2013 was a strong year for Church & Dwight (NYSE:CHD) and its stock performed accordingly by rising 25.8% with the inclusion of $1.12 in dividends paid. This rally could continue throughout 2014 if the company can deliver in its earnings reports, and it will release the first in just a few days. Let's take a look at what Church & Dwight accomplished in its most recent report and what it expects for the upcoming quarter, and see if this is our time to buy Church & Dwight or if we should sit on the sidelines for now.
The baking soda leader Church & Dwight manufactures and markets personal care, household, and specialty products worldwide. Its most popular brands include Arm & Hammer, Trojan, First Response, Nair, Oxi Clean, and Orajel. Church & Dwight is also the leading producer of baking soda in the United States, which is sold in retail packaging and also paired with other specialty chemicals for industrial, institutional, medical, and food applications.
Last time out On Nov. 1, Church & Dwight released third-quarter results for fiscal 2013. The results were mixed compared to analyst estimates and looked like this:
|Earnings Per Share||$0.76||$0.73|
|Revenue||$804.8 million||$814.31 million|
Earnings per share increased 15.2% and revenue rose 11%, driven by strength in the Arm & Hammer and Trojan brands. Gross profit rose 11.5% to $365.2 million as the gross margin expanded 20 basis points to 45.4%, marking the fifth consecutive quarter of margin improvement. Church & Dwight's CEO, James Craigie, stated:
Our innovative new products have received strong distribution support from retailers and will continue to be supported by increased marketing spending with the expectation to deliver strong organic sales and share growth on both our value-oriented and premium priced products.
I believe Church & Dwight's increased marketing will allow the better-than-expected strength in new products to carry over into the fourth quarter and this will be a key driver in 2014.
Expectations & what to watch for Fourth-quarter results are due out before the market opens on Feb. 4 and the current expectations call for growth on both the top and bottom lines. Here's an overview of those expectations:
|Earnings Per Share||$0.66||$0.57|
|Revenue||$823.5 million||$809.7 million|
These estimates call for earnings per share to increase 15.8% and revenue to grow 1.7% from the same period a year ago. The revenue estimate for the third quarter seemed much too high so the miss was warranted, but I believe the estimate for the fourth quarter is much too low. With this said, I believe Church & Dwight could easily meet or beat both estimates, with core brands like Arm & Hammer and Trojan leading the way once again.
Other than the key metrics, it will be important for Church & Dwight to provide an outlook for 2014 that is within or above Wall Street's estimates. Currently, analysts expect Church & Dwight's 2014 earnings to be in the range of $2.77-$2.81 per share on revenue of about $3.2 billion. Also, I would like to see the gross margin expand for the sixth consecutive quarter, reflecting continued success in the productivity programs and lower commodity costs. If the company can deliver on earnings, provide solid outlook, and expand its margin, I believe it could raise its quarterly dividend by 14.3% to $0.32 and continue rising to fresh all-time highs throughout 2014.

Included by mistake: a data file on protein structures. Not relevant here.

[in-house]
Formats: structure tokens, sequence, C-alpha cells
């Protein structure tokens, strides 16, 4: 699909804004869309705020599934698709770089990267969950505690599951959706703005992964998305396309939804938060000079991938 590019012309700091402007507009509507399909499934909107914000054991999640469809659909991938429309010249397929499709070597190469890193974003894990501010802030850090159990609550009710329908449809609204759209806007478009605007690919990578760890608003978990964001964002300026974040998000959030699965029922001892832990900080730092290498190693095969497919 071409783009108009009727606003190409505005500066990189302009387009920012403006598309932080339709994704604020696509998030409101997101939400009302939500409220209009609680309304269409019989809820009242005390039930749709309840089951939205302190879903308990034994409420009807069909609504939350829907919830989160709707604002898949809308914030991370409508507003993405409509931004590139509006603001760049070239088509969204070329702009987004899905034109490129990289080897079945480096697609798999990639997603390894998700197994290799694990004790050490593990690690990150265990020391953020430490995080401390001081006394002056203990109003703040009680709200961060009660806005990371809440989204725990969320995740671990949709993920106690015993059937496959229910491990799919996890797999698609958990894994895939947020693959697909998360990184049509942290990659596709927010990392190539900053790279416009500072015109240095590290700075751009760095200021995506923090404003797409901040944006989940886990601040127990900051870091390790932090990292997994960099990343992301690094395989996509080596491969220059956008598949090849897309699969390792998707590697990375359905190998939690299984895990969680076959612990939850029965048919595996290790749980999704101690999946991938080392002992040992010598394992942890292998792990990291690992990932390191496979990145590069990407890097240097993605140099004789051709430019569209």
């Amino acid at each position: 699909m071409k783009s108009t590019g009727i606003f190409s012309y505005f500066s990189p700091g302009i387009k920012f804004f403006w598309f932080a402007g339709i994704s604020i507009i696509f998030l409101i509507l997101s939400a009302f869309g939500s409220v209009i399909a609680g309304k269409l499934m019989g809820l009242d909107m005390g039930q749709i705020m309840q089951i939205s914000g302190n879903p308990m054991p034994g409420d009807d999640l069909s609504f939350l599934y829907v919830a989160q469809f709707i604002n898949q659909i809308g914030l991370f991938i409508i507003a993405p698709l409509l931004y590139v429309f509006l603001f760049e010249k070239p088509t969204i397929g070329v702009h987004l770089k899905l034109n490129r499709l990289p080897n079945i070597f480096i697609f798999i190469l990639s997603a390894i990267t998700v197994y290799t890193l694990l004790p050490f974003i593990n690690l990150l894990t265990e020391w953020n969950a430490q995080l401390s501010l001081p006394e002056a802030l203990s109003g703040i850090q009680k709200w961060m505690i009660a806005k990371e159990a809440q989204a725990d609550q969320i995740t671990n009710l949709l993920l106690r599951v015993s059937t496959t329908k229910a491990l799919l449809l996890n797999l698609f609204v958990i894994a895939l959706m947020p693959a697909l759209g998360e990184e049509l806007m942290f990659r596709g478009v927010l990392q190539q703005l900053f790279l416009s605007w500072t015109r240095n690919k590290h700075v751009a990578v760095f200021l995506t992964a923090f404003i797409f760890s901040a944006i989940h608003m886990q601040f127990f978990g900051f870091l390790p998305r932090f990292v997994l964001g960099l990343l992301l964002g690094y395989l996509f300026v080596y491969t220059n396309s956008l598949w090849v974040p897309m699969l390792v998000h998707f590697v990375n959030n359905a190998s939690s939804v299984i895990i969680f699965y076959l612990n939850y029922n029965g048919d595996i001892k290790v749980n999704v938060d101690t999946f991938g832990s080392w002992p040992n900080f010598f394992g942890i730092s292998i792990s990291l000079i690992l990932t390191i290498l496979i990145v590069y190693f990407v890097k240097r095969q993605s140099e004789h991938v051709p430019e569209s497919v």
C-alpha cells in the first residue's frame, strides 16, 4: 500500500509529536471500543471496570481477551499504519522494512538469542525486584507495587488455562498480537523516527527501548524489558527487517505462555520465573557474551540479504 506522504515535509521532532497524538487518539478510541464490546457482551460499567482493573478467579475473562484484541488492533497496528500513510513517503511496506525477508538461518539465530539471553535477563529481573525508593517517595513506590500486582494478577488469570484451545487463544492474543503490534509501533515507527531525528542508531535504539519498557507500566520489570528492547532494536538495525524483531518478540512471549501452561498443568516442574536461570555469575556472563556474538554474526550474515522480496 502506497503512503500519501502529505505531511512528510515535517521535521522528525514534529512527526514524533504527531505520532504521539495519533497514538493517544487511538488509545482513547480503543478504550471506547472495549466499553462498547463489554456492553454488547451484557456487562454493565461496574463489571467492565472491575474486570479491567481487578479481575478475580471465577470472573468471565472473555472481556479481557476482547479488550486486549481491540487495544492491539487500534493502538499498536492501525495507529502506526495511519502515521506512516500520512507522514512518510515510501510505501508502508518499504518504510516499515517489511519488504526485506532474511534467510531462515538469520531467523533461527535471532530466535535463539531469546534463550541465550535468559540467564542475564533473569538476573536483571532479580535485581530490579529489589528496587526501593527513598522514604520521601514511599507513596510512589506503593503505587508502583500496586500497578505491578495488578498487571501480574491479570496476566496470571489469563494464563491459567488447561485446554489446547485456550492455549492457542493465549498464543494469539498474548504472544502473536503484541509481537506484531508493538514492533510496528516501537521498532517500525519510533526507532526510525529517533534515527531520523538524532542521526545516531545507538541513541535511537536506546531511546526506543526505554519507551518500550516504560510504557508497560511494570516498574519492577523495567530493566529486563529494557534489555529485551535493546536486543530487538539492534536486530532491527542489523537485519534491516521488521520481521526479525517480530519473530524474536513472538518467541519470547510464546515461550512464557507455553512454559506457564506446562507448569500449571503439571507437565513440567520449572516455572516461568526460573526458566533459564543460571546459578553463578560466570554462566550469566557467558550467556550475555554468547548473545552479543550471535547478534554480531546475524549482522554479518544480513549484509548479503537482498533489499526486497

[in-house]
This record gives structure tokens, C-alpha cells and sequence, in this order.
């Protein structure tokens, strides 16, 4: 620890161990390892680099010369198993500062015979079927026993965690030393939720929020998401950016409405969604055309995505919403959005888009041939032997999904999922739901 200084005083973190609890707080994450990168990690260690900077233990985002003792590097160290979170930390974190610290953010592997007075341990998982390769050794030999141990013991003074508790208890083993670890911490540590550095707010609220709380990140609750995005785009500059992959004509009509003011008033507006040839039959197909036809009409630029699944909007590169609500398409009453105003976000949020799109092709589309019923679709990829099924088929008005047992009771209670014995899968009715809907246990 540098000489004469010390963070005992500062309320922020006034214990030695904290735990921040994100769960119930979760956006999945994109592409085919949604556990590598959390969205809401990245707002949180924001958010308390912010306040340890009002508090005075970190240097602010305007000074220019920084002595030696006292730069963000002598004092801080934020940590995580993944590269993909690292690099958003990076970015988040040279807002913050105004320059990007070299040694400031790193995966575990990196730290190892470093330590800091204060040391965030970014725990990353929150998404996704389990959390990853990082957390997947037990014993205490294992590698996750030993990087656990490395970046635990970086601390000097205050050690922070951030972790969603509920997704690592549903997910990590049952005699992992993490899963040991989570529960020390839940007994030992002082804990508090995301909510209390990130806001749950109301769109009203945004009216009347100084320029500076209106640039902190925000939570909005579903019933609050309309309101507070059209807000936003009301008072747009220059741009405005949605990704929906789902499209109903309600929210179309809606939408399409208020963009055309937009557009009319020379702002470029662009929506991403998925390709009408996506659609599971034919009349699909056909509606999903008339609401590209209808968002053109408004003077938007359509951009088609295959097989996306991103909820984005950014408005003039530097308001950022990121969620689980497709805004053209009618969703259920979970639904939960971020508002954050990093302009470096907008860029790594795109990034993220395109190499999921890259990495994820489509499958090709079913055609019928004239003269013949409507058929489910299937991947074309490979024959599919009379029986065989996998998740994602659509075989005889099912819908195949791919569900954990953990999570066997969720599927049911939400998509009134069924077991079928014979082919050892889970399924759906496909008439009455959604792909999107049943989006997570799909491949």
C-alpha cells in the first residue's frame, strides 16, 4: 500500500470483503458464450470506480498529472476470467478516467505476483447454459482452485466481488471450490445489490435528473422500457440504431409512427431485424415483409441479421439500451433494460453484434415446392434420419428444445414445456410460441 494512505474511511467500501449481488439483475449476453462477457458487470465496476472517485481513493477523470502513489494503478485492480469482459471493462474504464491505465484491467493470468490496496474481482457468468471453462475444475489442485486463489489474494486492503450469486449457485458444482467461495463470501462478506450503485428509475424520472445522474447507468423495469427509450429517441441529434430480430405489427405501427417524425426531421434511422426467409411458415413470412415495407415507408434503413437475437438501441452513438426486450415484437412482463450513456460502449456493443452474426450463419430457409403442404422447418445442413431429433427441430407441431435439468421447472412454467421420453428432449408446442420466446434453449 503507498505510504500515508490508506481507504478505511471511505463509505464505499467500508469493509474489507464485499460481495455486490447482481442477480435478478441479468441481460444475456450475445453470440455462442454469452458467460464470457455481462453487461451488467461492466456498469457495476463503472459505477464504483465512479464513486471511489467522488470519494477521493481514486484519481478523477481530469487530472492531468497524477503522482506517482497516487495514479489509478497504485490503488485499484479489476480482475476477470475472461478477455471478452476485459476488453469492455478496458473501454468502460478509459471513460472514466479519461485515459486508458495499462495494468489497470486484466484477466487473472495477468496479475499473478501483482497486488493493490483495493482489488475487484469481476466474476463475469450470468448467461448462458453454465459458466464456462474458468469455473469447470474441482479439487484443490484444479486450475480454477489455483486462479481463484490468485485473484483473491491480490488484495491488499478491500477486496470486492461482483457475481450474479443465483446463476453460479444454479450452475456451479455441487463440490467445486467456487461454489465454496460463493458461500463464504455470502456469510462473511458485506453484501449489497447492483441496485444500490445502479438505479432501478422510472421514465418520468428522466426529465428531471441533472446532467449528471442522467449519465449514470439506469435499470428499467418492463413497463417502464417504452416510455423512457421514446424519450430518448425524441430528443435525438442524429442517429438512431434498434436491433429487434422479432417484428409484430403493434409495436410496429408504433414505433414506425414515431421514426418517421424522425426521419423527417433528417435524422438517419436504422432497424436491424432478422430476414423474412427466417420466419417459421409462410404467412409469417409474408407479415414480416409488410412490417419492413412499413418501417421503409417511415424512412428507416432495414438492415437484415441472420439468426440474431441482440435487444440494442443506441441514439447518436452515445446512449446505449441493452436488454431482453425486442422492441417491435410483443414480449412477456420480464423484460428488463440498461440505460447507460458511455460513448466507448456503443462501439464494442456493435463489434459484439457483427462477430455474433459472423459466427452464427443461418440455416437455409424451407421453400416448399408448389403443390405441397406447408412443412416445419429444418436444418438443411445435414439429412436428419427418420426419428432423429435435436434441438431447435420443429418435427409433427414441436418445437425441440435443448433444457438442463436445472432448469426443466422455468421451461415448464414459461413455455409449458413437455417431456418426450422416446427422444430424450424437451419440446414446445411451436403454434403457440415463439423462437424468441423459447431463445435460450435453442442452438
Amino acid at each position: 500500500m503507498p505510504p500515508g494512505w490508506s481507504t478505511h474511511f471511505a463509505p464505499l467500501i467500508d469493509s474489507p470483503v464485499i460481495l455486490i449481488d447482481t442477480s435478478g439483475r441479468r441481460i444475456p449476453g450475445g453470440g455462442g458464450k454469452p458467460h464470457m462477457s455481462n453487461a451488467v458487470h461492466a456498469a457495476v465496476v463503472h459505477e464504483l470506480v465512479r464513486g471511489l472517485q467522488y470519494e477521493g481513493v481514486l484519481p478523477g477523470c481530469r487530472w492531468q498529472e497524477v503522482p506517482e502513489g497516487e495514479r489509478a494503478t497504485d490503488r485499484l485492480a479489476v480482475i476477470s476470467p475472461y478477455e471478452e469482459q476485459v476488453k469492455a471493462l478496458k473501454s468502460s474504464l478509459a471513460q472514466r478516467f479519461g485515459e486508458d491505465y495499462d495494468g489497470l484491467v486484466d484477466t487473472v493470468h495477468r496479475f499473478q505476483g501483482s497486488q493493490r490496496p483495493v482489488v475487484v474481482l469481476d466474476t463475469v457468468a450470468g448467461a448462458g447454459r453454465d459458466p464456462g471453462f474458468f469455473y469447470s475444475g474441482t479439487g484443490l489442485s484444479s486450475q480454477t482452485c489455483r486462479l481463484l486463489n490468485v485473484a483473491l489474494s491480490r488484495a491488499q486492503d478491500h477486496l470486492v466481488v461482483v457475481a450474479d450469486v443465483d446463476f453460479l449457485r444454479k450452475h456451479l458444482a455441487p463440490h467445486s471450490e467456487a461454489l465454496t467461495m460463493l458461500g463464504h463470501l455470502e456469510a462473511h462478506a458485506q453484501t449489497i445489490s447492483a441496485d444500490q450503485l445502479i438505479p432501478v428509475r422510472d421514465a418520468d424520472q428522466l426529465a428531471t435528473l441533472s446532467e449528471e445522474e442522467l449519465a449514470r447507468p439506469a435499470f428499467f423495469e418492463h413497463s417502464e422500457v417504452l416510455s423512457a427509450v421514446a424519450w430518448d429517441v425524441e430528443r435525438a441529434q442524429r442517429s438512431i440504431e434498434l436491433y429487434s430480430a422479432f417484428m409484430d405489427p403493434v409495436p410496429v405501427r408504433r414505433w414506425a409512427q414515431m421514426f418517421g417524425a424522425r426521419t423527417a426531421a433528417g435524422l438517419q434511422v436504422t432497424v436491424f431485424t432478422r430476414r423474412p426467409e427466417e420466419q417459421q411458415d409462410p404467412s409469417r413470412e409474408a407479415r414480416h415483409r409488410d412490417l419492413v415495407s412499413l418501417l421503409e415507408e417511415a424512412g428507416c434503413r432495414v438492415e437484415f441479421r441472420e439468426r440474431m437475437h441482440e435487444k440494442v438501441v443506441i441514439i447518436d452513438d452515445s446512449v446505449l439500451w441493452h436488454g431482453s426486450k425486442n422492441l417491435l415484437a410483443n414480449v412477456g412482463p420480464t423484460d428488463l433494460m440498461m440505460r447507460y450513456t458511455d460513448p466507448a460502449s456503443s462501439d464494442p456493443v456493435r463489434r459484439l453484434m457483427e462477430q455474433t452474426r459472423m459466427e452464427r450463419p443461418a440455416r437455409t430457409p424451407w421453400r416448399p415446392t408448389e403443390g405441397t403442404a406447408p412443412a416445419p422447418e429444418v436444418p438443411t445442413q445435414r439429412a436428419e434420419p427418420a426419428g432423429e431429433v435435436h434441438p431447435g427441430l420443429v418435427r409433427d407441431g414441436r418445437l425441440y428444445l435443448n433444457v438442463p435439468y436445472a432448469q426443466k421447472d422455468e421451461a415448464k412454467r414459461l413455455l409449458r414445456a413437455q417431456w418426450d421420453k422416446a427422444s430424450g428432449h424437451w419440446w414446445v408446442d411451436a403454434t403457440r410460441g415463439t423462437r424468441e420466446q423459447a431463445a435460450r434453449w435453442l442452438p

Competitors' results due out as well
Colgate-Palmolive (NYSE:CL), one of Church & Dwight's largest competitors in the personal products industry, is also set to report earnings shortly. It is home to some of the world's most popular brands such as Colgate, Palmolive, Speed Stick, Softsoap, Irish Spring, Protex, and Hill's Pet Nutrition. Colgate's fourth-quarter results are due out before the market opens on Jan. 30 and the estimates call for growth on the top and bottom lines. Here's an overview of those estimates:
|Earnings Per Share||$0.75||$0.705|
|Revenue||$4.41 billion||$4.29 billion|
These expectations would result in earnings per share increasing 6.4% and revenue growing 2.7% year-over-year. For a company with a 45% global market share in toothpaste, I believe these estimates will easily be met, if not surpassed. Colgate, like Church & Dwight, is trading right around its 52-week high so I would wait for weakness before considering it for an investment. With this said, investors can take their pick of Colgate or Church & Dwight because both have strong upside potential, paired with healthy dividends.
The Foolish bottom line Church & Dwight is a great American company that has been building wealth since 1846. It is about to report fourth-quarter earnings and I believe the current expectations are attainable, but it will also be important to watch for its 2014 outlook, margin expansion, and the possibility of an increased dividend. Keep an eye on Church & Dwight and its competitor, Colgate-Palmolive, and consider buying either on any significant pullback.